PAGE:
Op Ed: Kamala Harris’ Victory is a Win for Black and Brown Girls Everywhere
This year, the United States inaugurated its first female Vice President, Kamala Harris. Harris is also the first person of Black and South Asian descent to hold one of the highest offices in the land. Kamala Harris’s victory as Vice President is not only a victory for her; her victory represents the hopes and aspirations of so many young black and brown girls across the country. Her victory is symbolic and historic, and not just because she holds the second highest office in the land that no other woman has held.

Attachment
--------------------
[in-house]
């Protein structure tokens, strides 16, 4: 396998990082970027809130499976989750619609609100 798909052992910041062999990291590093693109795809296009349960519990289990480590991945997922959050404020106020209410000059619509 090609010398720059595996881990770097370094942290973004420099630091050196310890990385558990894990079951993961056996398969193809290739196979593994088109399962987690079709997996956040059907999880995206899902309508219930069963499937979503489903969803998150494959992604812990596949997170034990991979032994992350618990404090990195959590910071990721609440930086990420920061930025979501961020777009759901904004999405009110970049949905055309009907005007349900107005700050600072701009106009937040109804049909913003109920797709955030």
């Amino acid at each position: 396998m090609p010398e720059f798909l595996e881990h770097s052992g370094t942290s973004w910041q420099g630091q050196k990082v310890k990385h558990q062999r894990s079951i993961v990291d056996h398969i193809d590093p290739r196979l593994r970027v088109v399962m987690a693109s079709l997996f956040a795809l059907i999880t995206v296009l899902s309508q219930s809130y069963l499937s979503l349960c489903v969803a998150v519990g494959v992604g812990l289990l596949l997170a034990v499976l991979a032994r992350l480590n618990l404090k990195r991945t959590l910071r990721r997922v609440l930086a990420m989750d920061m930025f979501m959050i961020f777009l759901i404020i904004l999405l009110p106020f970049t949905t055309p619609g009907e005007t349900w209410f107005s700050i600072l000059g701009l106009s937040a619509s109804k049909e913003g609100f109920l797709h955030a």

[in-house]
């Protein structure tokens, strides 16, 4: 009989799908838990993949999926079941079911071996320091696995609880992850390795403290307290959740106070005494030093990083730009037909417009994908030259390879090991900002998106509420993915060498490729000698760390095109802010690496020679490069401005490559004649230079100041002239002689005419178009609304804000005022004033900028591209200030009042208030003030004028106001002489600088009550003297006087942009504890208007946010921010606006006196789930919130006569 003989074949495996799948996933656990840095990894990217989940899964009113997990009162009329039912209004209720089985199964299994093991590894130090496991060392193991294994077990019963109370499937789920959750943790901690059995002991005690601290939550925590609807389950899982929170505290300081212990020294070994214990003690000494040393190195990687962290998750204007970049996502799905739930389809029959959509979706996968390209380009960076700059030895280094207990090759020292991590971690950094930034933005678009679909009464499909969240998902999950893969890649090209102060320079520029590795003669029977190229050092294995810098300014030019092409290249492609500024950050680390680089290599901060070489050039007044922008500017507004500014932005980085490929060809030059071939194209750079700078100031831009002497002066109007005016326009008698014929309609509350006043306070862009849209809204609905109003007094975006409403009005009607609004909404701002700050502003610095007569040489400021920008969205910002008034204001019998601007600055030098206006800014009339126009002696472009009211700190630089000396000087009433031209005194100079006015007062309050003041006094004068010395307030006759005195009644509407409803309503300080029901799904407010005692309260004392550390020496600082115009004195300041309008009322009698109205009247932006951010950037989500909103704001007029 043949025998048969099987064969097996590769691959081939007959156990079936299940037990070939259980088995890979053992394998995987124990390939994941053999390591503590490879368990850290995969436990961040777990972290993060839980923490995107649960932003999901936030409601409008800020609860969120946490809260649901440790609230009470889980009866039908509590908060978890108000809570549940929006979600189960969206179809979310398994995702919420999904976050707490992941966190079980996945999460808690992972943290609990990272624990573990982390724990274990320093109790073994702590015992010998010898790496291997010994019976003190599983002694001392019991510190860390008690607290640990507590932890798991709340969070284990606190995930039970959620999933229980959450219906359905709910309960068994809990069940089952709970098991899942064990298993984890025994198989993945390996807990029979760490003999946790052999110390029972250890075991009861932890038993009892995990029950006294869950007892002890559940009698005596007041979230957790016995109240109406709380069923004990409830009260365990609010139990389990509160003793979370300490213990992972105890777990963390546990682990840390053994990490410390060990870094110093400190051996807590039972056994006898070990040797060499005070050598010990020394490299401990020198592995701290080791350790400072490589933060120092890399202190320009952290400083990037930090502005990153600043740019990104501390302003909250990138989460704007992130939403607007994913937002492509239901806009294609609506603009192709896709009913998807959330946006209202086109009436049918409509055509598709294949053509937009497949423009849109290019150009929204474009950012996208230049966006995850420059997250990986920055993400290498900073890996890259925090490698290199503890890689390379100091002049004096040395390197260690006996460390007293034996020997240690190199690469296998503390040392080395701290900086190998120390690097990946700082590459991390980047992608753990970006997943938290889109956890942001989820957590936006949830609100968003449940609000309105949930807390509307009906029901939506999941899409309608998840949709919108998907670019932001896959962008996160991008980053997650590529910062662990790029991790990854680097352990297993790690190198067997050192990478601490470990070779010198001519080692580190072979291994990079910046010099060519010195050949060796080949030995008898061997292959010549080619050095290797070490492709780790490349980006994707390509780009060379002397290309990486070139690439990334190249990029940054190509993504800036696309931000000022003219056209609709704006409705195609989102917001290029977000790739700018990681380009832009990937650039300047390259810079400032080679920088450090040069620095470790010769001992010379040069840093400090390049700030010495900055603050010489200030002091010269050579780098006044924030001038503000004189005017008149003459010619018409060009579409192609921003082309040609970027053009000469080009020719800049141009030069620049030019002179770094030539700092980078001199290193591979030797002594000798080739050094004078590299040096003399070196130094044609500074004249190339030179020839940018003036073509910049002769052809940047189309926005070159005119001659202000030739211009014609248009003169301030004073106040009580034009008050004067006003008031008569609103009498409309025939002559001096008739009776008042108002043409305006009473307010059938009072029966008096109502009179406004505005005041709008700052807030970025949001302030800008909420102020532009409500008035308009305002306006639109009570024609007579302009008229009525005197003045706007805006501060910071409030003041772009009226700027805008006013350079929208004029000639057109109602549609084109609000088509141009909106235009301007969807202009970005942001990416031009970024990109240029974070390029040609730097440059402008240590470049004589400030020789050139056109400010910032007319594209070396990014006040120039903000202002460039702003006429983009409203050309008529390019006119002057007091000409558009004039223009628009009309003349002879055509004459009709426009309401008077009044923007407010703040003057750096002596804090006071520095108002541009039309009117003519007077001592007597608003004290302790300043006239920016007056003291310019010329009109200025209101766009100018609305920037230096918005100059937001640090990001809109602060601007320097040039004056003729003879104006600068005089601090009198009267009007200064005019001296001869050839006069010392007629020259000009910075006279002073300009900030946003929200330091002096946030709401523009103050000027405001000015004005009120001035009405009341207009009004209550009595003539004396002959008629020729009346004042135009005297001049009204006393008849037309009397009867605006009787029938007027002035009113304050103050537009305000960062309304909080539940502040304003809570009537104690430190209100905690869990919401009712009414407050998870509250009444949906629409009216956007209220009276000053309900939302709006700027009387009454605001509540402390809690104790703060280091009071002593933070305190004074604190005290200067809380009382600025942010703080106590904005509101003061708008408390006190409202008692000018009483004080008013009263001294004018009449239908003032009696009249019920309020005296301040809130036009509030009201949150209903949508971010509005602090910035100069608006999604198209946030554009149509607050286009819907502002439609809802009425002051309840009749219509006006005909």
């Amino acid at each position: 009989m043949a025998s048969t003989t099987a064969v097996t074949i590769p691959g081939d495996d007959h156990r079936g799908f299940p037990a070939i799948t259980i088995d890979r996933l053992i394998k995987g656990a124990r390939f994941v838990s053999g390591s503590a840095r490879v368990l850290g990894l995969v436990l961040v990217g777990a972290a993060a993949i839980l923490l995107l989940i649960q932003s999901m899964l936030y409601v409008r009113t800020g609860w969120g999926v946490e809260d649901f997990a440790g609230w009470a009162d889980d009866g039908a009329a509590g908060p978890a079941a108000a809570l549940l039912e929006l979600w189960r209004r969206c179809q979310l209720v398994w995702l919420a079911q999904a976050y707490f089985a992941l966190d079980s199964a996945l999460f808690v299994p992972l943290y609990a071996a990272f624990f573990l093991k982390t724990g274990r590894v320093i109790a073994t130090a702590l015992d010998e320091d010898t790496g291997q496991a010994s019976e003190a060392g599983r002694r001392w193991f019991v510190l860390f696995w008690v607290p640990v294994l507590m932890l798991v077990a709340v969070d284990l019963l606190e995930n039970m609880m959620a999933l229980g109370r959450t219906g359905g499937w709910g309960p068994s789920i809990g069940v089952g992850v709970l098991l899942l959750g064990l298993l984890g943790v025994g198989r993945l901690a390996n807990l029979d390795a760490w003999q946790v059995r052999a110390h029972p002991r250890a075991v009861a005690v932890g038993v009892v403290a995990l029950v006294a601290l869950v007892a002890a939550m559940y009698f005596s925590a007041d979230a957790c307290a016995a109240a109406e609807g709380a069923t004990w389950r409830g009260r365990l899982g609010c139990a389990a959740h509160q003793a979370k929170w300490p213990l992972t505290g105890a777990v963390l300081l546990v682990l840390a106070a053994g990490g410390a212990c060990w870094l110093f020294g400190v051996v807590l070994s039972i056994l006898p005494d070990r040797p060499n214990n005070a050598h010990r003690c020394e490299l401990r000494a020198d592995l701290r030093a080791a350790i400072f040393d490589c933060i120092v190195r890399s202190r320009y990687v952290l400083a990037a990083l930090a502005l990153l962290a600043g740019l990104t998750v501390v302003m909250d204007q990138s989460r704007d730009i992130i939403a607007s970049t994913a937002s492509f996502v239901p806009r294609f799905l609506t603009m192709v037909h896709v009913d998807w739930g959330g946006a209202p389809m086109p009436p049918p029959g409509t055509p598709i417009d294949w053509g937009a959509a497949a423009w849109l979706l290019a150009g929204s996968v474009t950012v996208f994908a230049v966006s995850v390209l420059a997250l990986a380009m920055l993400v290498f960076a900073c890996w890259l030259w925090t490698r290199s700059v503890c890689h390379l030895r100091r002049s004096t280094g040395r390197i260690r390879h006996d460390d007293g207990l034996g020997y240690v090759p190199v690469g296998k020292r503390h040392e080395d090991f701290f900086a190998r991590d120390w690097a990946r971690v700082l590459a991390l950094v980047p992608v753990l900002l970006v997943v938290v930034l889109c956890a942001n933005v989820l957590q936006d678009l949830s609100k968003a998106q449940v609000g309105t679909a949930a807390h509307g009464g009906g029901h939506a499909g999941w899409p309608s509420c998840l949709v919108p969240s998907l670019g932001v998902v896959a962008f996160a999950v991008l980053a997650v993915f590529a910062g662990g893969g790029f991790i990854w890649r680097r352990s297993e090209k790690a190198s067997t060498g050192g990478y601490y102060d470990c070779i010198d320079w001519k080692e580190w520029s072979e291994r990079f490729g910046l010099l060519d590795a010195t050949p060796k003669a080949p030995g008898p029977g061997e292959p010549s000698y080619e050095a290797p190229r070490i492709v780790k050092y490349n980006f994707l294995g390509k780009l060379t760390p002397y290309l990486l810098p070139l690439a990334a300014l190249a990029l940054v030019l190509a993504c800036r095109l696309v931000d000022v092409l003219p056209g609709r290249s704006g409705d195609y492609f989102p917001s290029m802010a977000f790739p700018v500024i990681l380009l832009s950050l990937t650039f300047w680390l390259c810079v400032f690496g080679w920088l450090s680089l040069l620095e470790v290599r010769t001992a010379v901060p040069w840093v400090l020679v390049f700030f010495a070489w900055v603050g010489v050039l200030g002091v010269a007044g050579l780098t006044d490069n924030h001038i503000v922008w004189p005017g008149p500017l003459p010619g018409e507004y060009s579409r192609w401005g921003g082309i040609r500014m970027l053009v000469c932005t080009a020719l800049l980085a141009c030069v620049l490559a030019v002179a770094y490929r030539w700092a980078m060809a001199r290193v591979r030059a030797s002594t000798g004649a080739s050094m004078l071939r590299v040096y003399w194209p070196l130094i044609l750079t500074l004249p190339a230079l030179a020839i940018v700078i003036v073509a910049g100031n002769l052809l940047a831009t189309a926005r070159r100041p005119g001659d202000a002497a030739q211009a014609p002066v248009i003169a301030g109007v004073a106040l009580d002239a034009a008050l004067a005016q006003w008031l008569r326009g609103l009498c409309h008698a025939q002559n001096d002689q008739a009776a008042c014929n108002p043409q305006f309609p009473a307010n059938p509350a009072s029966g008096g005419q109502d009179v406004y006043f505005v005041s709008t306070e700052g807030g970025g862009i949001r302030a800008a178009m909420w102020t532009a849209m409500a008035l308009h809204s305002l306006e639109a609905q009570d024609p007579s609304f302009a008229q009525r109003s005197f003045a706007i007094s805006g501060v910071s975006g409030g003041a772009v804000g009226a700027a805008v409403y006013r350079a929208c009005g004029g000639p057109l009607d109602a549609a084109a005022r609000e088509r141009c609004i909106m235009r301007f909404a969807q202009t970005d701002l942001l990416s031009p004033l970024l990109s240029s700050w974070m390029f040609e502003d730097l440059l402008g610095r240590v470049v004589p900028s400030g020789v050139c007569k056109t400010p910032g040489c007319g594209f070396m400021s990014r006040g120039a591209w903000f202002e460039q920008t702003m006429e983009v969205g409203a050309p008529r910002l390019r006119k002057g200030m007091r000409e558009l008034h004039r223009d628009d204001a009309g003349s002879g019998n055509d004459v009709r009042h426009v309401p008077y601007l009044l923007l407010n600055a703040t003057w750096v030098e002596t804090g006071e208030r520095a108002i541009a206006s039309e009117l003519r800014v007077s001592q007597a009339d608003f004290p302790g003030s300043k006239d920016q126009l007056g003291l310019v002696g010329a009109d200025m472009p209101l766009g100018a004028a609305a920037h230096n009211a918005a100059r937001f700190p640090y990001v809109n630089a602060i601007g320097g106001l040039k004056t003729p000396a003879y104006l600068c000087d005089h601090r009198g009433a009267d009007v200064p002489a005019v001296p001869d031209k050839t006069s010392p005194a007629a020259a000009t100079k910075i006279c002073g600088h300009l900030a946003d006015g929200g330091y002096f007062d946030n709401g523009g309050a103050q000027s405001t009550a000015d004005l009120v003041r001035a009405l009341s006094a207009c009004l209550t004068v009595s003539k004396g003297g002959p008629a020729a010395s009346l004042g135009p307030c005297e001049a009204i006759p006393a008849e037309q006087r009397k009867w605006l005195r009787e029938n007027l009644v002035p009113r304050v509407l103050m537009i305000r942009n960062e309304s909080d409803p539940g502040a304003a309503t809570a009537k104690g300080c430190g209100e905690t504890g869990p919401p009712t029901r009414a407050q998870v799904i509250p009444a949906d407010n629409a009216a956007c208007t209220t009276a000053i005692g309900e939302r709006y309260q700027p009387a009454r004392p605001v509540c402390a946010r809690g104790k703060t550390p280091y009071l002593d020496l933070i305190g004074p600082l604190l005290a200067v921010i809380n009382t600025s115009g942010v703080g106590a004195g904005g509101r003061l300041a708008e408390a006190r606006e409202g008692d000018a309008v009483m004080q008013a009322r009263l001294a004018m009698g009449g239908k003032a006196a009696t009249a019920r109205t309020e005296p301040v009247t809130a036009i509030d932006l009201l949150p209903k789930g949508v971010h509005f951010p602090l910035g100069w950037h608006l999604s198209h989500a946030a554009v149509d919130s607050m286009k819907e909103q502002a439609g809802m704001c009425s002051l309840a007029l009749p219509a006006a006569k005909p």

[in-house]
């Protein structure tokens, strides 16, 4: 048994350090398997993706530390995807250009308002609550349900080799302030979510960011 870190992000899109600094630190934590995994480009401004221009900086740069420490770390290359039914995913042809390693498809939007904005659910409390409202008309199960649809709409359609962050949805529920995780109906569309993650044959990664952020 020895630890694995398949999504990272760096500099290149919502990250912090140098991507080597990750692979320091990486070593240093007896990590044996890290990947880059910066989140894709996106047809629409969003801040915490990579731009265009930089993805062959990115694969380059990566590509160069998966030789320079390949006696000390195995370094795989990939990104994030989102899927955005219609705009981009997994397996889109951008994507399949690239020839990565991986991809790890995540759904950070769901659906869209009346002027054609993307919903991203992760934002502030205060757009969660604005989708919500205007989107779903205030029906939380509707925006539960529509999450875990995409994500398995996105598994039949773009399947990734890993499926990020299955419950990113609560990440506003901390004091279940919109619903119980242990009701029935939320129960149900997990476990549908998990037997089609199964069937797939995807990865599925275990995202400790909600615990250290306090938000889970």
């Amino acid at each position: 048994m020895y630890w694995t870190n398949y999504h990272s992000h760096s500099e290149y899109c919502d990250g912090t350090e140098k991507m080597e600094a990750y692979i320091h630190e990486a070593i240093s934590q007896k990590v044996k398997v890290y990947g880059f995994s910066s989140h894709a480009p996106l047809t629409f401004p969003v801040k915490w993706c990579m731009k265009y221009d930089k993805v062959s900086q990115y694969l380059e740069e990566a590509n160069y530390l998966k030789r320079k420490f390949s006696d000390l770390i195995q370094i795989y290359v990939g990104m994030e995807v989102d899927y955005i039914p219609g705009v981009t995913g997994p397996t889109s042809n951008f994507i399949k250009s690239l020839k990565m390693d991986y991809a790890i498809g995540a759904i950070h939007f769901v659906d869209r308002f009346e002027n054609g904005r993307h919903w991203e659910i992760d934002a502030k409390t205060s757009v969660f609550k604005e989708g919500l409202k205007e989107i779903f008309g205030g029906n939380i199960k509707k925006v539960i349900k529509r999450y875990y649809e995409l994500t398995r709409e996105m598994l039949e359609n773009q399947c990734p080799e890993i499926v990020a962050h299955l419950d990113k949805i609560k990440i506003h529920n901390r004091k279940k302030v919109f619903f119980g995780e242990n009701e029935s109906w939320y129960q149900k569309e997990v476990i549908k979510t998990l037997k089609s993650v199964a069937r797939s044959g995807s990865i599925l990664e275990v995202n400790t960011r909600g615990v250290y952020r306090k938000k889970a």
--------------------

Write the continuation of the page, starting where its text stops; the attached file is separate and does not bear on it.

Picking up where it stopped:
While Harris’ victory is received well by many, there is no doubt that many people disagree with Harris’s problematic and regressive stance on certain issues. However, we must not ignore the significance of her victory in a country that has never elected a non-white person to the Vice Presidency. Children of immigrants and young girls across the country see themselves in Harris and while many of them, like me, disagree with her on multiple issues, Harris’s victory is proof to them that they can one day pursue their greatest ambitions and dreams. So many American children will grow up in a country where the idea of a female President or Vice President is not outlandish but is the norm. Years from now, people may even forget that it was once considered an impressive feat for a woman to occupy one of the highest offices in the land. Recognizing the importance of Harris’s win does not mean encouraging her controversial opinions; rather, it means valuing people of several marginalized identities and the increasing representation of these identities in our political offices.